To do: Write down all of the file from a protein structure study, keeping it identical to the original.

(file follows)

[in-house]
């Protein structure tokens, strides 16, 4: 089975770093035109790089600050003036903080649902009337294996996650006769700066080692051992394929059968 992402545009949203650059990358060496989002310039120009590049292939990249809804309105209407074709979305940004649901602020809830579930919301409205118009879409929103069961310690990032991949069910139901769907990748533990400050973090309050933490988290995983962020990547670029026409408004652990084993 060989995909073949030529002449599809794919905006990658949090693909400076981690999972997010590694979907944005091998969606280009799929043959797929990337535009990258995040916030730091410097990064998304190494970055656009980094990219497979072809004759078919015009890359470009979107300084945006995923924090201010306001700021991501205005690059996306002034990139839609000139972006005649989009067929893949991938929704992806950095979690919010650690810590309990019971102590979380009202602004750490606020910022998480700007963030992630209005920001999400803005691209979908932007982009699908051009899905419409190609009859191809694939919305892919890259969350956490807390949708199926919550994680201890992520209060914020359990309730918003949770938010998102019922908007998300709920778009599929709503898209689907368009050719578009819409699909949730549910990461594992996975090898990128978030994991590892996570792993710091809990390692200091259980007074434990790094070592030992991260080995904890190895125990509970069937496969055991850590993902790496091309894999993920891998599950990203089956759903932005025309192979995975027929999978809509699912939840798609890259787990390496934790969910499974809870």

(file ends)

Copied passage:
[in-house]
């Protein structure tokens, strides 16, 4: 089975770093035109790089600050003036903080649902009337294996996650006769700066080692051992394929059968 992402545009949203650059990358060496989002310039120009590049292939990249809804309105209407074709979305940004649901602020809830579930919301409205118009879409929103069961310690990032991949069910139901769907990748533990400050973090309050933490988290995983962020990547670029026409408004652990084993 060989995909073949030529002449599809794919905006990658949090693909400076981690999972997010590694979907944005091998969606280009799929043959797929990337535009990258995040916030730091410097990064998304190494970055656009980094990219497979072809004759078919015009890359470009979107300084945006995923924090201010306001700021991501205005690059996306002034990139839609000139972006005649989009067929893949991938929704992806950095979690919010650690810590309990019971102590979380009202602004750490606020910022998480700007963030992630209005920001999400803005691209979908932007982009699908051009899905419409190609009859191809694939919305892919890259969350956490807390949708199926919550994680201890992520209060914020359990309730918003949770938010998102019922908007998300709920778009599929709503898209689907368009050719578009819409699909949730549910990461594992996975090898990128978030994991590892996570792993710091809990390692200091259980007074434990790094070592030992991260080995904890190895125990509970069937496969055991850590993902790496091309894999993920891998599950990203089956759903932005025309192979995975027929999978809509699912939840798609890259787990390496934790969910499974809870």